Martin is a collaborator with a cultural group, the Narratives in Space + Time Society, who in 2014 started a public art project to reflect and remember the story of Turtle Grove, among other untold stories. The nine Mi’kmaq who died in the Explosion were buried in unmarked graves elsewhere. The art project, in the form of a public walking event, includes a stop where the crew of the Mont Blanc rowed ashore after escaping their burning ship and a visit to private cemetery in Tufts Cove maintained by a descendant of a family that also lost relatives.
Across the Narrows on the Halifax side of the Harbour, slightly north of the Hydrostone, was the black community of Africville. About 400 people lived there with no running water or streetlights. According to the records, no one at home during the blast was killed, although two residents working elsewhere died, including midwife Esther Roan. Africville was not as devastated by the Explosion as neighbouring Richmond, but Michelle Hébert Boyd writes that substandard homes also suffered damage ranging from cracked walls to blown out windows and roofs.
In the first week following the December 6th tragedy, newspaper accounts report that Africville was included in the Destruction Zone map. Interestingly, a second map of the Destruction Zone drawn a mere week later for the Halifax Relief Commission, left the poor black community off the map — literally nowhere in sight. Boyd argues this unexplained change made it doubly difficult for residents of what the City considered a slum to get compensation for damages, and therefore, many were paid less than whites or had their claims rejected.
“The Halifax Relief Commission’s decision not to include Africville in its vision of a modern, reborn city was not only oppressive and racist in the short term, but it had serious long-term implications for the community,” wrote Hébert Boyd in “Enrichment by Catastrophe.”
Historian David Sutherland suggests if the community had remained included, as on the original map, it would have been razed as early as 1920. Instead, the City fathers were so focused on rebuilding the rest of the North End affected by the Explosion, political neglect allowed Africville to continue without City services (such as water) until the 1960s, when homes were bulldozed to make way for construction of the MacKay bridge. Hébert Boyd argues the community’s fate was sealed as early as 1918 when a “re-construction map” for the North End designated Africville as the future site of a second bridge.
Panelist Brian Lilley is an architecture professor and founding member of the Narratives in Space + Time Society, along with Robert Bean, Barbara Lounder, and Mary Elizabeth Luka. Since 2014 the group has researched and created a series of public art walking events. The events combine elements of exploration (the organizers handed scarves to walkers so they could cover their eyes for part of the walk to experience the sense of going blind) with performance art (setting fire to architectural models of the Richmond School and Dominion Textile factory, which were destroyed in 1917).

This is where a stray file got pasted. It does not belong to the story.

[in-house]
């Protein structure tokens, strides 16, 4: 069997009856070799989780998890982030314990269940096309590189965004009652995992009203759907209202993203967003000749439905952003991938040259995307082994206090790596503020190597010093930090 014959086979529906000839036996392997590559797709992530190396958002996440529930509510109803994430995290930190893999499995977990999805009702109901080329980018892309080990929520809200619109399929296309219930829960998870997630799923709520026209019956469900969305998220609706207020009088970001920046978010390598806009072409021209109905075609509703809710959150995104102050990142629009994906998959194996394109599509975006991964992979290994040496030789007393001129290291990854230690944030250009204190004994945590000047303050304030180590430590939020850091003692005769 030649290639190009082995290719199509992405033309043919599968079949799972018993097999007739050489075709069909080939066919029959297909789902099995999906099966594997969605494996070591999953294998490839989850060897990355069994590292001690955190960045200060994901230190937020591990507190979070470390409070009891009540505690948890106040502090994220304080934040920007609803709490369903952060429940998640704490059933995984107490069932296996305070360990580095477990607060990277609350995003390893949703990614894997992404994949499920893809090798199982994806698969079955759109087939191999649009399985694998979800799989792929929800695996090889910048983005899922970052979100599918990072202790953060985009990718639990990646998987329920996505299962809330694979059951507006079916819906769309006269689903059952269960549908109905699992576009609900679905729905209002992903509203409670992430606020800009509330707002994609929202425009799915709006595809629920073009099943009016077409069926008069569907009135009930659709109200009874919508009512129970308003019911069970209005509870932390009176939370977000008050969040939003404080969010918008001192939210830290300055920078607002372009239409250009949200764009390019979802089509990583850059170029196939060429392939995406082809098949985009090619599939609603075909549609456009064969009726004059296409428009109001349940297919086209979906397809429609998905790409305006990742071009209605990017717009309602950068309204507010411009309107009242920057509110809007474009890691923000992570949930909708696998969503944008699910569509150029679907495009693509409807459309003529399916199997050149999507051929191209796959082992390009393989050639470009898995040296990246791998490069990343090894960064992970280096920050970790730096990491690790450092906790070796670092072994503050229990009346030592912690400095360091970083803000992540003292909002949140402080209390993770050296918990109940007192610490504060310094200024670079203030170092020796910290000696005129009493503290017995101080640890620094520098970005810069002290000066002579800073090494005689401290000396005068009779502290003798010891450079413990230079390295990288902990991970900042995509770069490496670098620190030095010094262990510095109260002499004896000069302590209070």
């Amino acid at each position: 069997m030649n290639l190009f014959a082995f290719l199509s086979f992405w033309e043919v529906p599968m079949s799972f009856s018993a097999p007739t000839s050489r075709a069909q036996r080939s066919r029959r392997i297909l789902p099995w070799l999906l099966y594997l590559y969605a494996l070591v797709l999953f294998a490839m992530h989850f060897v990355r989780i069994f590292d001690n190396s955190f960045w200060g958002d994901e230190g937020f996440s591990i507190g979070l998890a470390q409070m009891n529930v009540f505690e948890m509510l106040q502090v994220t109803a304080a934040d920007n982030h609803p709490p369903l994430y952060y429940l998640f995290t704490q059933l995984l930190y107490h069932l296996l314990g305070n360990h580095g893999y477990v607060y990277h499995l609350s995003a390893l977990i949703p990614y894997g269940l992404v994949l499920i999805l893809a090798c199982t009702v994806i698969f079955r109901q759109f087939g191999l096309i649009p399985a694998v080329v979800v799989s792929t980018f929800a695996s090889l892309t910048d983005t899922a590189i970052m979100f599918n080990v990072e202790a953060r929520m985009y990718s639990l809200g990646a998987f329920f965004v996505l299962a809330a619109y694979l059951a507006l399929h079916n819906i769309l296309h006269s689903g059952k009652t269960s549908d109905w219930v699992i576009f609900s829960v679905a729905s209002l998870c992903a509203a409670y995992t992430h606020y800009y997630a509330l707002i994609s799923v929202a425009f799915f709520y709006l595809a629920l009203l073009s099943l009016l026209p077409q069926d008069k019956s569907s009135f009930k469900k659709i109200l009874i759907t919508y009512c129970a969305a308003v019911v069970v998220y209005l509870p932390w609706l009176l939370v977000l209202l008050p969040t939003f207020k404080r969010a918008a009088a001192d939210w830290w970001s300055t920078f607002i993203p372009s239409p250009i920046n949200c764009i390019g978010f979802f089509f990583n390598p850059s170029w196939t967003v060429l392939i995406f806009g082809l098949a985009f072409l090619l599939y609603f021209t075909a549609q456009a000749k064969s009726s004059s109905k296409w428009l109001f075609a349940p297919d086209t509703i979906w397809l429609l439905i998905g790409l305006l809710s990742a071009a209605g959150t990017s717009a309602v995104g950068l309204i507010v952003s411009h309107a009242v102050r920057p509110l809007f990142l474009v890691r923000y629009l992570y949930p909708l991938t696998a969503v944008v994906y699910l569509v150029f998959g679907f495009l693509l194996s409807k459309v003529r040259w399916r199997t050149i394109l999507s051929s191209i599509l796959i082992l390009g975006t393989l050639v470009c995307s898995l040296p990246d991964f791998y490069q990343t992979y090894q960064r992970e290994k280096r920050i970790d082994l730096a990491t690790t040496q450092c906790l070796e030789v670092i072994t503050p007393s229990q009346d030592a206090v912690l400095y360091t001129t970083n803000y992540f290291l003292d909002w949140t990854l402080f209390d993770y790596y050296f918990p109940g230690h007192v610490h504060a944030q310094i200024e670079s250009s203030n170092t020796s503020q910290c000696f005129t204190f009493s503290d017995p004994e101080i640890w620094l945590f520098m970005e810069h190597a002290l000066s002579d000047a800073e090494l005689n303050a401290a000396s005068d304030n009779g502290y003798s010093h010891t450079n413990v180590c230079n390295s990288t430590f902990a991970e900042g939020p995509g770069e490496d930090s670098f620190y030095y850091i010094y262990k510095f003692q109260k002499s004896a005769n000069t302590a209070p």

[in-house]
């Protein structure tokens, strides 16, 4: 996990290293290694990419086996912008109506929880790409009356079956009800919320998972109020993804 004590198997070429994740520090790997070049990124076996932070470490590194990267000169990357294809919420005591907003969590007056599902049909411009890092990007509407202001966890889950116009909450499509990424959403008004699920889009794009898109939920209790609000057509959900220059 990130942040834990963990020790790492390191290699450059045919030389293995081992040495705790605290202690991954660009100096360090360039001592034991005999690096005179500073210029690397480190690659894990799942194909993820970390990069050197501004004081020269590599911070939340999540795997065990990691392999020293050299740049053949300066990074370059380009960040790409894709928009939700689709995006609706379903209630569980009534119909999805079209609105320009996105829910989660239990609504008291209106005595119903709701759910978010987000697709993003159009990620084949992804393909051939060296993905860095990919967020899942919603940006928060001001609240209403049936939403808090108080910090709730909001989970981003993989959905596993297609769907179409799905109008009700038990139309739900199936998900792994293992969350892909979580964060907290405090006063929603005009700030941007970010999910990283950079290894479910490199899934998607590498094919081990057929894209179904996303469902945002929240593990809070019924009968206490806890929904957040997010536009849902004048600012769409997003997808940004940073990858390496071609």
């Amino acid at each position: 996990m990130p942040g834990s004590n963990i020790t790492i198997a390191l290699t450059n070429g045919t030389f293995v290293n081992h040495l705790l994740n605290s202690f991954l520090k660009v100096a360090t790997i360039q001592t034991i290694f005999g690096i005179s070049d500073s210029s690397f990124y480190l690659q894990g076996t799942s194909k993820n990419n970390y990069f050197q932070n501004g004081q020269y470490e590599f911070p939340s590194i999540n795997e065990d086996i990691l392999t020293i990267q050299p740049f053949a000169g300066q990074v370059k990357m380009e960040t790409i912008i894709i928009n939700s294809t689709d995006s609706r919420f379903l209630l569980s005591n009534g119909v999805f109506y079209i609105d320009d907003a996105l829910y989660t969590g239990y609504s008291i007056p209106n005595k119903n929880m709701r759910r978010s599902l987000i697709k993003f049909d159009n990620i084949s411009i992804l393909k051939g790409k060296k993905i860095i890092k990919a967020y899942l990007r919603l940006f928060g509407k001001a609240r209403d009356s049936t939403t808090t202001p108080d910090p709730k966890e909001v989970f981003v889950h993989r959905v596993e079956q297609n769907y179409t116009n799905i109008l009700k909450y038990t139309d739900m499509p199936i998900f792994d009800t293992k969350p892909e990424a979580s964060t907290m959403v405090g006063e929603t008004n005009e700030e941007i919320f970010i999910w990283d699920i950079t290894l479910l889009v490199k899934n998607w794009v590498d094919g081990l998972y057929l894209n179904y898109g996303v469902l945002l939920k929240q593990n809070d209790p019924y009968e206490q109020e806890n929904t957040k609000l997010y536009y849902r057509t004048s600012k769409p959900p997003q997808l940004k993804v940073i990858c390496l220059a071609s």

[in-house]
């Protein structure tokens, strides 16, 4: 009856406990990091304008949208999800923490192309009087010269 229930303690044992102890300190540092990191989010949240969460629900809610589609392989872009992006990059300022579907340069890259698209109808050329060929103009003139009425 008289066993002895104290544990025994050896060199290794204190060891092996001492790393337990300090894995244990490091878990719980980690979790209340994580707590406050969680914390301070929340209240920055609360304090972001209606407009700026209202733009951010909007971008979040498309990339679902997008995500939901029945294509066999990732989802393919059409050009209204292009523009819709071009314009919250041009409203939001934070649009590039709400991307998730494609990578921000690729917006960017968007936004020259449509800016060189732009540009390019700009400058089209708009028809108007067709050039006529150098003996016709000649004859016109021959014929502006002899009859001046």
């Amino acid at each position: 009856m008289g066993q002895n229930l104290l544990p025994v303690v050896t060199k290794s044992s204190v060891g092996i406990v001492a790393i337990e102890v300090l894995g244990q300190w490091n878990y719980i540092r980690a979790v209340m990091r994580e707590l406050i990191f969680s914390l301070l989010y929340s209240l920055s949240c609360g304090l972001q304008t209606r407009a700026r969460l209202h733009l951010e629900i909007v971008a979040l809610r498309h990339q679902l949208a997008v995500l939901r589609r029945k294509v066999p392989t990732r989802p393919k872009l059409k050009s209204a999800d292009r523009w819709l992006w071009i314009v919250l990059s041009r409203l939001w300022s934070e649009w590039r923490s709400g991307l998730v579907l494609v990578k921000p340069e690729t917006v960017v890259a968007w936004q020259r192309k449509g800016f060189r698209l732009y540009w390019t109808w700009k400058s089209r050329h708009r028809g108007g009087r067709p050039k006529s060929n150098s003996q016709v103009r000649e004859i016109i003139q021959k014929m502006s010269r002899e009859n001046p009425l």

One of the Society’s goals is to get people out walking and talking about destruction and reconstruction going on in their neighbourhoods, noticing forgotten details and vacant spaces connecting the present with the past.
The title for these explorations is “Walking the Debris Field.” They’ve used video, cellphones, and GPS to make their walks accessible through a free downloadable app called “Drifts,” or online.
Walkers sometimes discover unexpected or hidden ironies. “Think about the idea that Ground Zero — where the Explosion took place in the Harbour — is directly in front of the actual site of the Irving Shipyard, where we will soon be manufacturing vessels of war,” noted panelist Brian Lilley. One hundred years later, Warships Start Here.
Asked about the how the view from the Bell Tower down to the Explosion site has been blocked by the new shipyard building, Barbara Lounder of the Narratives Society, draws a comparison to the commemoration of 9/11. “If we think about the enormity of the disaster and how many people were killed and injured — almost 2,000 — and how deeply it affected the city… And you think about 9/11 in New York City, about the same number of people were killed, and you think about the incredible attention that’s been given to commemoration and Ground Zero in New York. There’s no way you could never not know where that took place,” says Lounder.
“Contrast that with what’s happened here — where any monument or memorial that’s about the Explosion is half a kilometer or even a kilometer away from the actual location in the case of the Hydrostone marker — and you can’t even see Ground Zero because of the Irving Assembly Hall. There is nothing there to lead your eye or inform you this is where the Explosion took place. I think this is something that is very concerning and we should pay attention to.”
Hidden artifacts and memories have been unearthed by other members of the Society. Mary Elizabeth Luka lives in a house on Roome Street where a tennis court stood next to the Richmond School before they were both destroyed in the Explosion. (The school was rebuilt and today serves as the Devonshire Family Courthouse.)
While planting tulip bulbs one fall, Luka and her husband dug up dozens of dark, rusty coloured fragments that appear to be a combination of metal and rock. Forensic lab tests have so far been unable to confirm or disprove Luka’s belief they are fragments of the Mont Blanc hull — some of the tonnes of molten metal blasted 20,000 feet in the air that fell back to earth as the “black rain” which North End residents described following the Explosion.
Social anthropologist Martha Radice contends there’s a place for both drama and documentary when it comes to how the Explosion gets remembered. Both are important, she says, because with so few witnesses left and the approaching centenary of the Explosion “we are on the cusp of passing out of living memory and into collective memory.”
Arguably one of the most interesting memorials to its victims is the one shown above on a mobile phone.
The “XYZ” sculpture was built during the summer of 2014 by students at Dalhousie’s School of Architecture. Its shape references the brick chimneys of the former Richmond neighbourhood. The names of the 1,963 people killed by the Explosion are engraved in Braille. It was originally installed (and the wooden core of it burned out, as represented in the photograph) on the Irving Shipyard property, near the water, close to the former location of Pier 6. Pier 6 is where the Mont-Blanc drifted, lodged, and exploded after being struck by the Imo. The unofficial marker has since been moved beside a parking lot next to the Devonshire Arena. It’s a frequent stop on the public walks that will conclude with a show-stopper on December 3.
“The best thing about the walks is they create conversation in the neighbourhoods we walk through,” said Mary Elizabeth Luka. “About what should happen today as well as what happened yesterday and how those echoes reverberate through time.”